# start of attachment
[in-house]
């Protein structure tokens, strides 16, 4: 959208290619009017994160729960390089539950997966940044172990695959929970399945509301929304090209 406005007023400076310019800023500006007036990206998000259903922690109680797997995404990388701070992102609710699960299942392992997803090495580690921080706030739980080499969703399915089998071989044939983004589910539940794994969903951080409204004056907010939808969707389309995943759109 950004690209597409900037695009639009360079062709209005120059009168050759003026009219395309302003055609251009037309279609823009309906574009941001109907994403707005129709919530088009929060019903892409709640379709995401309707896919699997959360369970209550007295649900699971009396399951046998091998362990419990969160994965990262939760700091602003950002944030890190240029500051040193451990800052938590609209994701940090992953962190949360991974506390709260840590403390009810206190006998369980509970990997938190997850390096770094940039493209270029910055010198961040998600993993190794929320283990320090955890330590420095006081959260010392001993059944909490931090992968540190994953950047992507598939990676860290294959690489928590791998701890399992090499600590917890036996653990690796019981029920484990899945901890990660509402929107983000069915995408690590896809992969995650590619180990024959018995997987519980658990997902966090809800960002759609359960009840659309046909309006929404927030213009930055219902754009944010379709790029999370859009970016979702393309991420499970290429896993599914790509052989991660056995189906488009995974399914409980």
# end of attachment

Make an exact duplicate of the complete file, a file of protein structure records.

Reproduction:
[in-house]
């Protein structure tokens, strides 16, 4: 959208290619009017994160729960390089539950997966940044172990695959929970399945509301929304090209 406005007023400076310019800023500006007036990206998000259903922690109680797997995404990388701070992102609710699960299942392992997803090495580690921080706030739980080499969703399915089998071989044939983004589910539940794994969903951080409204004056907010939808969707389309995943759109 950004690209597409900037695009639009360079062709209005120059009168050759003026009219395309302003055609251009037309279609823009309906574009941001109907994403707005129709919530088009929060019903892409709640379709995401309707896919699997959360369970209550007295649900699971009396399951046998091998362990419990969160994965990262939760700091602003950002944030890190240029500051040193451990800052938590609209994701940090992953962190949360991974506390709260840590403390009810206190006998369980509970990997938190997850390096770094940039493209270029910055010198961040998600993993190794929320283990320090955890330590420095006081959260010392001993059944909490931090992968540190994953950047992507598939990676860290294959690489928590791998701890399992090499600590917890036996653990690796019981029920484990899945901890990660509402929107983000069915995408690590896809992969995650590619180990024959018995997987519980658990997902966090809800960002759609359960009840659309046909309006929404927030213009930055219902754009944010379709790029999370859009970016979702393309991420499970290429896993599914790509052989991660056995189906488009995974399914409980």